I never knew what elderflower was as a child. I figured that you could make alcohol with it, provided it was related to elderberries, because otherwise this scene didn't make much sense (to the extent that Monty Python really ever made sense), but I had no concept of what it tasted like.
So when I moved to England, and found elderflower-flavored things everywhere, I was a bit surprised. I feel like in this day and age we like to think that we've at least heard of the big flavor combinations of the countries we're familiar with, but somehow I never noticed this one, even when I was living in England for 6 months in college.
But I'm glad I've discovered it now – better late than never, eh? Elderflower is a lovely flavor: refreshing but a touch sweet, floral without that taste of perfume that so many flowers have. Elderflower cordial is a wonderful drink on a hot day, and St Germain, which is an elderflower liqueur, adds a nice light sweetness to cocktails.
But I think my favorite way to enjoy elderflower is – surprise, surprise – in desserts! It's been warming up around these parts (not that you'd know it from the crazy grey-green skies today), and even I'm not always in the mood for chocolate or rich desserts. So when we got some free elderflower in our weekly veg box, I jumped at the opportunity to make something light and refreshing for a change.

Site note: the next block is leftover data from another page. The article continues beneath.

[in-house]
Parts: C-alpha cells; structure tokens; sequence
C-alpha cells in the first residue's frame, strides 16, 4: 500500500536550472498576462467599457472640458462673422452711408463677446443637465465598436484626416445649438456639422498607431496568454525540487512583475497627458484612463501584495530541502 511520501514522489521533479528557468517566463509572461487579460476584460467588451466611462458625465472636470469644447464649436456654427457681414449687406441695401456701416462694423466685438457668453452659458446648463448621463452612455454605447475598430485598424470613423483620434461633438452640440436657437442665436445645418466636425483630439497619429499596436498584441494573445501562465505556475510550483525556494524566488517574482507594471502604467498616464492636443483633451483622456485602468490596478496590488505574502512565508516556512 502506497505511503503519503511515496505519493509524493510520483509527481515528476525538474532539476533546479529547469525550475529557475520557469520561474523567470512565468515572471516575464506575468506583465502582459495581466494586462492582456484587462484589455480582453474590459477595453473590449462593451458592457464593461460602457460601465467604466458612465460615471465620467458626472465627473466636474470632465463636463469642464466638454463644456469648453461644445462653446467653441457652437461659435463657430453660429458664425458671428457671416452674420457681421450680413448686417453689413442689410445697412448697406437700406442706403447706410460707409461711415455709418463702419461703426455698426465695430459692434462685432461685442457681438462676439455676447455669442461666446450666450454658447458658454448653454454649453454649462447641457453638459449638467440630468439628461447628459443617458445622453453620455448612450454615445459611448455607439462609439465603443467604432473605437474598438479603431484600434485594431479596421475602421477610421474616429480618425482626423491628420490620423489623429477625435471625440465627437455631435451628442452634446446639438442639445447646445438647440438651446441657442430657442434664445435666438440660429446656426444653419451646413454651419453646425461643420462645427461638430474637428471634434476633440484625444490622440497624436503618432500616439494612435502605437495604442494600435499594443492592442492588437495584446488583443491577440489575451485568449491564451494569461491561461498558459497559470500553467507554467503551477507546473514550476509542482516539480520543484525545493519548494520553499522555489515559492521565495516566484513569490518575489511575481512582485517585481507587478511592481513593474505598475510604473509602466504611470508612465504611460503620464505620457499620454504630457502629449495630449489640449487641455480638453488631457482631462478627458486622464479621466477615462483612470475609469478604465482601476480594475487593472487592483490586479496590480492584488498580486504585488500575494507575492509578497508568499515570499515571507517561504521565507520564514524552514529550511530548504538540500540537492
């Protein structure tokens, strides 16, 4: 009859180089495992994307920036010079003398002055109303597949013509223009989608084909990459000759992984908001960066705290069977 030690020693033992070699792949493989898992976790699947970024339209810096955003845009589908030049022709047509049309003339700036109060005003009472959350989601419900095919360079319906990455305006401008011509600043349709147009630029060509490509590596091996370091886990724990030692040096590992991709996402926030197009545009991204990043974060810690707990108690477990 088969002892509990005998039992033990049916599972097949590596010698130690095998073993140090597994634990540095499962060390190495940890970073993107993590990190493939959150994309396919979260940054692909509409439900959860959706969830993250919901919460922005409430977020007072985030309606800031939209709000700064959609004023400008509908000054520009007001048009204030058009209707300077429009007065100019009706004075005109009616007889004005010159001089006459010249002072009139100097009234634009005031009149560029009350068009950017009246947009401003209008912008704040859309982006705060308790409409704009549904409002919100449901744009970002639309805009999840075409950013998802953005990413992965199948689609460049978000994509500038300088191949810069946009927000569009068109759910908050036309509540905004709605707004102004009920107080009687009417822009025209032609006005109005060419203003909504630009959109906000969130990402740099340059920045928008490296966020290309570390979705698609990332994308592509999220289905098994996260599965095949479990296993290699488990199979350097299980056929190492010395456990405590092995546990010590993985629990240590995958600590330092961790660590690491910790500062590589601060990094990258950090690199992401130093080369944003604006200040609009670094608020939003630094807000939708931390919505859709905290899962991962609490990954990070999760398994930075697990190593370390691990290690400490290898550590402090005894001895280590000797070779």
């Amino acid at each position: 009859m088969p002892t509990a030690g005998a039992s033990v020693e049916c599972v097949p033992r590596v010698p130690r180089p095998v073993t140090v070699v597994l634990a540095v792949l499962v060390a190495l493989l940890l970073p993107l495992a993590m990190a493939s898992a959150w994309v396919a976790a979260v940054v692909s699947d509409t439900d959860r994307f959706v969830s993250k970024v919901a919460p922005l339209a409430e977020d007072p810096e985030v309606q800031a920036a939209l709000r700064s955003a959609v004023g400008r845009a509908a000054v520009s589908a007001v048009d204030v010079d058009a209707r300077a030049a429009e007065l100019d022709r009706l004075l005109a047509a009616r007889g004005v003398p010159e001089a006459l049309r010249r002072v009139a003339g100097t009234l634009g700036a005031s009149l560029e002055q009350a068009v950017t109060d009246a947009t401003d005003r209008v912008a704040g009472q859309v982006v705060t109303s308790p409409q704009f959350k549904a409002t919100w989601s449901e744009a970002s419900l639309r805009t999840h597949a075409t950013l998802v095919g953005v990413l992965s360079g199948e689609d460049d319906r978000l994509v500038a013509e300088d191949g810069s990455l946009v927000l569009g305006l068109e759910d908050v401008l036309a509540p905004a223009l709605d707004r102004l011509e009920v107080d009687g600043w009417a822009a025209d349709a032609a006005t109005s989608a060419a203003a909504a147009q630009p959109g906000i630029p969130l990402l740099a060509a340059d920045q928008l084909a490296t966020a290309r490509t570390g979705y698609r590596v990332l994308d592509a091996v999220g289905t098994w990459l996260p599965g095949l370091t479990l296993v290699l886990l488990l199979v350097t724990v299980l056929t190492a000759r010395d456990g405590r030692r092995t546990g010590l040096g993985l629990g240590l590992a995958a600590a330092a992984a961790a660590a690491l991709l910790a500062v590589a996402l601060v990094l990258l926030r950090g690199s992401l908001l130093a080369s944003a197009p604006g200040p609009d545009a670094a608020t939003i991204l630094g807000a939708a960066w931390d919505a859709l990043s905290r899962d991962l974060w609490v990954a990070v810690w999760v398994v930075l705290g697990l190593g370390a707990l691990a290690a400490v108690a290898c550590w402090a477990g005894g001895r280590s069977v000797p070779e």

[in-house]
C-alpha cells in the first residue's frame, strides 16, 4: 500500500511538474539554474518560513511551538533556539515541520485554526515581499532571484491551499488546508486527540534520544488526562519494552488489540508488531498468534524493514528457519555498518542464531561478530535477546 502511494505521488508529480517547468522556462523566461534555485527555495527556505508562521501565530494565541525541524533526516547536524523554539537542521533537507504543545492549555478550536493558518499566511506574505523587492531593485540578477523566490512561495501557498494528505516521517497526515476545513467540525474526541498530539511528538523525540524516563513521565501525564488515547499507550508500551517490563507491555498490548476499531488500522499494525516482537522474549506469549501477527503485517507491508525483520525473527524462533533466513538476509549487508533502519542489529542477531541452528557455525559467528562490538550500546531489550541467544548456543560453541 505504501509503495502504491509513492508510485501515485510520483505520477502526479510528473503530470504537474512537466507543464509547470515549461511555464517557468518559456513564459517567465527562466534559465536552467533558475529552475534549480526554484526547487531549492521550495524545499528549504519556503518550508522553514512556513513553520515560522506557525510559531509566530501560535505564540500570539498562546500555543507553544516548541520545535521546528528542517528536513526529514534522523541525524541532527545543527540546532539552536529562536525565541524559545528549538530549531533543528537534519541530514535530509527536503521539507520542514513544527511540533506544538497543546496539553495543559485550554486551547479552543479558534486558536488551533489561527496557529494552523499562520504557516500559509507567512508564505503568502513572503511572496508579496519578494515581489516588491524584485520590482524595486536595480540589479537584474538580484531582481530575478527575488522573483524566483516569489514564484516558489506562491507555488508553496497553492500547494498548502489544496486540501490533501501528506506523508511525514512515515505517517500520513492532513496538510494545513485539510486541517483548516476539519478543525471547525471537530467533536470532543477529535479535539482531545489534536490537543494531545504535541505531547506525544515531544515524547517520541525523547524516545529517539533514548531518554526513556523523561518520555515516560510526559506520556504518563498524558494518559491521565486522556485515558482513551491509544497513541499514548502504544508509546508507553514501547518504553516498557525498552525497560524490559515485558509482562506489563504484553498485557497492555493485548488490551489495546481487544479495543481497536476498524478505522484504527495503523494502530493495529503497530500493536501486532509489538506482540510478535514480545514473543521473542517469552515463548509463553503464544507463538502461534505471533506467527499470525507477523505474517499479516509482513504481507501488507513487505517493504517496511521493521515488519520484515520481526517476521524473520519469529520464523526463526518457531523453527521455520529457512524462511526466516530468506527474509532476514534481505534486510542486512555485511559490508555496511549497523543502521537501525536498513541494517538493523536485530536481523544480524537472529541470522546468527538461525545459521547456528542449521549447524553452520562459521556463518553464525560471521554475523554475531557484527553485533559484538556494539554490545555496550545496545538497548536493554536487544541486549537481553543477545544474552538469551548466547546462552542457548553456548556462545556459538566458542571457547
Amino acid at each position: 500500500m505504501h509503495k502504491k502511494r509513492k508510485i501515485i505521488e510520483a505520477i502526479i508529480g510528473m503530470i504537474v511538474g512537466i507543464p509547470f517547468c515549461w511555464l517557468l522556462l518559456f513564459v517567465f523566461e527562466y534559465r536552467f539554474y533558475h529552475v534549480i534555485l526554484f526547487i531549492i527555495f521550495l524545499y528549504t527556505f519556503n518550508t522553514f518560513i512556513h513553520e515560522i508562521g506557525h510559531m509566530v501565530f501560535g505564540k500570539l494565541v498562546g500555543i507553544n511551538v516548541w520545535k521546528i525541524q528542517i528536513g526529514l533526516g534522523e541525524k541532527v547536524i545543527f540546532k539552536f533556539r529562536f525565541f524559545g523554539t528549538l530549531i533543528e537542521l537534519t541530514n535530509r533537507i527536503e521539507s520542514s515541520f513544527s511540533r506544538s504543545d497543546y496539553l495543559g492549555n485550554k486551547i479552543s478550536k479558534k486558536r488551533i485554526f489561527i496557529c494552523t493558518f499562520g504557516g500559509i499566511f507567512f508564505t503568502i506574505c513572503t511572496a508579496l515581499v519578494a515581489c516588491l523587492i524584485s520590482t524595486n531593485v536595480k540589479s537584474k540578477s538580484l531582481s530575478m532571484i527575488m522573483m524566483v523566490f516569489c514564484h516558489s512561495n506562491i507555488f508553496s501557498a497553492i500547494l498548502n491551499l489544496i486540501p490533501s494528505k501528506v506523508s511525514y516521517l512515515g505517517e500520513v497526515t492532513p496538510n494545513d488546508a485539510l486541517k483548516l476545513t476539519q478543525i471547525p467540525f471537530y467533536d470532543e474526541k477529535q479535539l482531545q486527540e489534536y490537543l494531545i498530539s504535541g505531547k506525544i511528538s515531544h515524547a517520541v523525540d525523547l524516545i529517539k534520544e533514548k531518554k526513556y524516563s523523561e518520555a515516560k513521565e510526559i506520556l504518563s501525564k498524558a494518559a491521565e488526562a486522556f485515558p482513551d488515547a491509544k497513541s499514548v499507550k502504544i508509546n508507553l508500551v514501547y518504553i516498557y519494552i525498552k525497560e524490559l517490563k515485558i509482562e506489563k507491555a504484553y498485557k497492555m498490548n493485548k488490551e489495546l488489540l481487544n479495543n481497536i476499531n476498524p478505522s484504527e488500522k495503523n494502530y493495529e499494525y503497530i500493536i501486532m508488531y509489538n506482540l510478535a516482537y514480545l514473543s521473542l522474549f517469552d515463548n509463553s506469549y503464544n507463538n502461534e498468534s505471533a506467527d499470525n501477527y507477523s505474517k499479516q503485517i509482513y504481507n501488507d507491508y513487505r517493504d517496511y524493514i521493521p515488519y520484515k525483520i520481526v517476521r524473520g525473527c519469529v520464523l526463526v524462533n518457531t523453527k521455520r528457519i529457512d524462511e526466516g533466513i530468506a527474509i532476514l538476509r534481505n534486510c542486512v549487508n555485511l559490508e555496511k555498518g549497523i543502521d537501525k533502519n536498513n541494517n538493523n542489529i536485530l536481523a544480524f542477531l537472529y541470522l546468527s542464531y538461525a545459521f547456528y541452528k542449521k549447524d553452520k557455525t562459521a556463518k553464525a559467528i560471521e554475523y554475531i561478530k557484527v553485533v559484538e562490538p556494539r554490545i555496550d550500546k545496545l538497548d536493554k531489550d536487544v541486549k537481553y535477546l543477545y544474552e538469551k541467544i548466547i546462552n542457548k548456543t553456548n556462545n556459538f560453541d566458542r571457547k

This elderflower and raspberry jelly (Jell-O? Gelee?) fit the bill. The only thing I would have changed would be to cut the sugar a bit, because it was a little too sweet for me. I also might try this as a popsicle recipe, without the gelatin of course, because I think it would be just the ticket on a sticky summer day.
Elderflower and Raspberry Jelly:
adapted from Cottage Smallholder
In a medium pot, dissolve:
100g vanilla sugar
2 c water
5 big elderflower heads, flowers pulled off and stalks discarded.
125g of raspberries
1 Tbsp fresh lemon juice
Bring mixture up to simmer, slowly. Simmer for 5 minutes, then remove from heat and let steep 5 minutes. Remove the raspberries with a slotted spoon and divide among 5-6 glasses or teacups. Strain liquid into a separate bowl or pitcher.
Meanwhile, in a separate bowl, soften (as per packet instructions):
4 sheets (3 tsp) flavorless gelatine
Stir gelatin into hot strained liquid and dissolve completely. Divide liquid among prepared glasses/cups and place in the fridge to set overnight.